The house was small — one bedroom and bathroom — but it was hers, and that’s what mattered. To have something to call her own even if the house was bought with the life insurance money from her father’s death.
As soon as she was dressed in a pair of jeans and a navy blue hoodie over a gray t-shirt, Asa put on a waterproof jacket, snagged another umbrella from the closet, and darted out the door toward town.
Ever since the car accident, she walked or used public transportation. It wasn’t because she didn’t have the money to buy another car after her Honda Accord was declared totaled by the insurance company.
No, her unwillingness to get behind the wheel had more to do with the guilt she shouldered from her father’s death. When her mother had discovered her reluctance to drive again, she suggested counseling, implying Asa was crazy. But she hadn’t budged.
She wasn’t ready to let go of the guilt, her refusal a constant reminder of her role in her father’s death. If only —
Stopping, she slanted the umbrella back and lifted her face to the sky. That day, metal had slammed into metal and darkness had swept over her. Later, after she regained consciousness, the news of her father’s death drifted into her haze of pain before the realization sliced her heart in one agonizing cut.
If only she and her father hadn’t argued at that instant. If only her tears hadn’t obscured her sight as she took that fatal left turn.
People say when a car accident happens, don’t admit fault. Asa owned and accepted the truth — she was responsible for the wreck. If only she’d spoken those words when they had mattered the most.
Instead, while Rhys held her hand and said everything would be okay, she had blamed him for her father’s death. He drove too fast, and her father hadn’t stood a chance when Rhys’s jacked up truck rammed into the front passenger side of her Honda Accord.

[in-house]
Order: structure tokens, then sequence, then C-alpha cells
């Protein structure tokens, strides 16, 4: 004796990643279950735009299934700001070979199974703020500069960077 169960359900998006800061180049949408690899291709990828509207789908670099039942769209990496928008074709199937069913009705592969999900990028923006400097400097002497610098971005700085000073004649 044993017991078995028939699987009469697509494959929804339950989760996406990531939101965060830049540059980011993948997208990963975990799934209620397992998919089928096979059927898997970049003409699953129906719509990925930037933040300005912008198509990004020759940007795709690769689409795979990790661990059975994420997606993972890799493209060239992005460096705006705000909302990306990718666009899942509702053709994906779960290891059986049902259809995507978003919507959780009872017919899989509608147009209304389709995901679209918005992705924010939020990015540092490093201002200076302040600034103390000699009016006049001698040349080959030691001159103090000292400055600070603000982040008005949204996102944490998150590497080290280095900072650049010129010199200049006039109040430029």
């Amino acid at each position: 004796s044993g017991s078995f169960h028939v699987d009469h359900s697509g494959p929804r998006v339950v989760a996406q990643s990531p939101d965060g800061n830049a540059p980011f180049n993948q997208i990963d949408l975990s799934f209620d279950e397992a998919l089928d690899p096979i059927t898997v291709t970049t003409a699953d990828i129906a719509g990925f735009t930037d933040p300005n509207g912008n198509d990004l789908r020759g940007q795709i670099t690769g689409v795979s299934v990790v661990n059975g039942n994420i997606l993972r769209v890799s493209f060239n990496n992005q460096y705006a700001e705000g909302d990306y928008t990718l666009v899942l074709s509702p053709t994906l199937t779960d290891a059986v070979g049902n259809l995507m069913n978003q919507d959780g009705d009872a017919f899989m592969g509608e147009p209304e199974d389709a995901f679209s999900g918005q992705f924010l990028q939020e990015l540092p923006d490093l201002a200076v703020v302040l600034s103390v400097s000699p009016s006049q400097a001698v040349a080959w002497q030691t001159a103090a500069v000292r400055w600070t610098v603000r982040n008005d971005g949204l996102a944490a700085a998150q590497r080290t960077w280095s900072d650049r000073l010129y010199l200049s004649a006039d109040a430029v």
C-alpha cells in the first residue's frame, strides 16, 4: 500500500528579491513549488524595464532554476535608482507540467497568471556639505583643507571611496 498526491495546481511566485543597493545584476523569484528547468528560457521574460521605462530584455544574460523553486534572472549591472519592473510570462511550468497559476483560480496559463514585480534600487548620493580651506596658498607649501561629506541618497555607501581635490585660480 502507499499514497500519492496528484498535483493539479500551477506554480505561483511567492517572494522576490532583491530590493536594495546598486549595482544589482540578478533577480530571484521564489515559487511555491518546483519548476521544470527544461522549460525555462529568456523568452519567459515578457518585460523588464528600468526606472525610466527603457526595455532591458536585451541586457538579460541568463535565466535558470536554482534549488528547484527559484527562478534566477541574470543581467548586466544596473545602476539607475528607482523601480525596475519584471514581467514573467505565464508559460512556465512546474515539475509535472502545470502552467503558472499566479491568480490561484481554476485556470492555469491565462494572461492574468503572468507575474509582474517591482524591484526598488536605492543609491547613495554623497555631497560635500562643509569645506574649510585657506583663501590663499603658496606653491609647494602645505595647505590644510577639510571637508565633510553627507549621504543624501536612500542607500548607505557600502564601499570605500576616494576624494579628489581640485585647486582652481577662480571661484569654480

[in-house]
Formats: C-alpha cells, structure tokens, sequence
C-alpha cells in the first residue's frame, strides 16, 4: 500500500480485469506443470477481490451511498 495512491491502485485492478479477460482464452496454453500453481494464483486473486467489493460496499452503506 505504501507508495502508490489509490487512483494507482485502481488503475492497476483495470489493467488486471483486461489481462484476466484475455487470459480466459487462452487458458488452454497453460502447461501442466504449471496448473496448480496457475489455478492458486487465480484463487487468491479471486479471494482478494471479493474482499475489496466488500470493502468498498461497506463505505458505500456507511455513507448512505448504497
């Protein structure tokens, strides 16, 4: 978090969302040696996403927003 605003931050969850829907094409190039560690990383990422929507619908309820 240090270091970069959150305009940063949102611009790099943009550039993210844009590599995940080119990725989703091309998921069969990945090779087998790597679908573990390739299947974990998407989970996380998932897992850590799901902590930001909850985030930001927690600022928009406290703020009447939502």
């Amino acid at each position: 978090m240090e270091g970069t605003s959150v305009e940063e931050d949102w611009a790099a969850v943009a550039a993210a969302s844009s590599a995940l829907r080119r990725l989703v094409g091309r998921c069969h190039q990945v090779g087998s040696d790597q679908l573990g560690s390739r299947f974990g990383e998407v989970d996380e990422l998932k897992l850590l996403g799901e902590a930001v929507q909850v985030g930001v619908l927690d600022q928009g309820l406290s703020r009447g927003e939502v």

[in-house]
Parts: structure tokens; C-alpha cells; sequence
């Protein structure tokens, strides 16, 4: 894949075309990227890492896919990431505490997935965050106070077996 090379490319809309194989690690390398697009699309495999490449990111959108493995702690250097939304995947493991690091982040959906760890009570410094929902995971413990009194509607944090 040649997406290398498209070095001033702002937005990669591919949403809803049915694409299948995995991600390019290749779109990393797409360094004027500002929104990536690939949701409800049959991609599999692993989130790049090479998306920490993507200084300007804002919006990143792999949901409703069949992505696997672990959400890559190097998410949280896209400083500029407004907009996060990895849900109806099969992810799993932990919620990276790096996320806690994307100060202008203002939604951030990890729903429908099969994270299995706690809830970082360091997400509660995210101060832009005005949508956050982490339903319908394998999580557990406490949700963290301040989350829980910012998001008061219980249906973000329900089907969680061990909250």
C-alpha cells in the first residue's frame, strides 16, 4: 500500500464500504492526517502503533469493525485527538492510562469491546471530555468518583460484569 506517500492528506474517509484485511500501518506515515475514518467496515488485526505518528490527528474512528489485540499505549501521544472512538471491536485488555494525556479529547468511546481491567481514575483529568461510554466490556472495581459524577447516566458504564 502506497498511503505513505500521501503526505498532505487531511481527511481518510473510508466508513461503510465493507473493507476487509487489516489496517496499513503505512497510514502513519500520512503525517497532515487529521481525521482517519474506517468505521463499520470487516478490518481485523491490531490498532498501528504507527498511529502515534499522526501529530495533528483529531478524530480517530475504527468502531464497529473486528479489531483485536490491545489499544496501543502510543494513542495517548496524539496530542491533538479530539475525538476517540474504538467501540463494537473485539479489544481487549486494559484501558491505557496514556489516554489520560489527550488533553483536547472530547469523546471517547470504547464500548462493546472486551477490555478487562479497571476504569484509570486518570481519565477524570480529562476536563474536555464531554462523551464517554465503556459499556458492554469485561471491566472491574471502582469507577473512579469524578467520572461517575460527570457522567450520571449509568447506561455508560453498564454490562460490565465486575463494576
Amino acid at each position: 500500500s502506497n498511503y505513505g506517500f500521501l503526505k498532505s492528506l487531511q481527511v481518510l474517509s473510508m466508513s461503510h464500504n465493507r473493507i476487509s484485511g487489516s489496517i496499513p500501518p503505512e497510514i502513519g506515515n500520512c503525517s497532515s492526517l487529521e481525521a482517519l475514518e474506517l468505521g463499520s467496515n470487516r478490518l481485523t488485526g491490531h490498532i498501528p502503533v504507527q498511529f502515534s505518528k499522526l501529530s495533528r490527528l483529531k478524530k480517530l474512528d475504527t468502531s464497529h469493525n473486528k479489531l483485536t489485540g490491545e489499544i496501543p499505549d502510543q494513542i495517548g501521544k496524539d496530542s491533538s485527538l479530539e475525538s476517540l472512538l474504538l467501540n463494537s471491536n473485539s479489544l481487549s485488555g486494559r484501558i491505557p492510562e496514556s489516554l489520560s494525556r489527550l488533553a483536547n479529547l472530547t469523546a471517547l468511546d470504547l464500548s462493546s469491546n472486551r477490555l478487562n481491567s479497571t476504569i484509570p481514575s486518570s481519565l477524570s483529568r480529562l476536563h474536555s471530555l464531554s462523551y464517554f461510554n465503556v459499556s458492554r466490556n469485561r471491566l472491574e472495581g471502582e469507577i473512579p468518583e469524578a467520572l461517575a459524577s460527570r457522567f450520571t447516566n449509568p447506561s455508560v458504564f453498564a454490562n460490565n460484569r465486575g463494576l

After he’d released her hand, he stood and turned his back on her as she lay on the medic’s gurney, her cheeks wet from her tears.
Since that time, he had dropped by town now and again to visit his grandmother, but rarely acknowledged Asa except for an occasional nod from a distance. To her, his small gesture seemed full of hurt and sadness over their broken friendship.
Beneath the shelter of her umbrella, Asa stared at the ground and took deep, trembling breaths. Was it crazy to crave the need to feel guilt over and over, to hold onto the fresh pain of loss every time she walked or bused the distance rather than drove?
Looking ahead again, she realized it wasn’t crazy at all. Her refusal to drive was satisfying in a penance kind of way. She had loved her father.
Punishing herself was fine, but to
Maybe it was best to leave the past alone and forget him in the hope he’d eventually forgive her. It seemed like a good option until she remembered the way he had treated her at the cemetery. He obviously hadn’t forgiven her.
Yes, while he was in town, she should ask for his forgiveness. But acting on her decision took guts, and after their brief but disastrous run-ins, she didn’t think she had any. Groaning, she swiped the back of her hand over her brow. For now, she’d give the decision more thought. There wasn’t a need to rush.
He might not have a reason to return to Willowbrook again after his grandmother’s death, but he’d stay longer than usual to settle her personal affairs. In the meantime, she’d attempt to gather her guts together and find the courage to finally ask for his forgiveness.
The wind died and so did the rain. A haze of condensation blurred her view of the dirt path, and thinking it was safe, she closed her umbrella and let it hang on her wrist by its strap.
When she had left her place, Jo’s truck wasn’t in the driveway. Had Rhys gone to Ashton to see Eve’s on-again, off-again boyfriend, Lucas Montaine? They were friends; it made sense. The rest of Rhys’s buddies had moved out of the state.
The dirt path ended at a sidewalk, a reminder that she should focus on the work day ahead rather than on her current mess with Rhys. After hurrying another three blocks, she stopped in front of the Magic Pages Café, opened the door, and inhaled. Why did she smile so big whenever she stepped into this place with its smells of old books, baked goods, and coffee? Ah, but those were her three favorite things.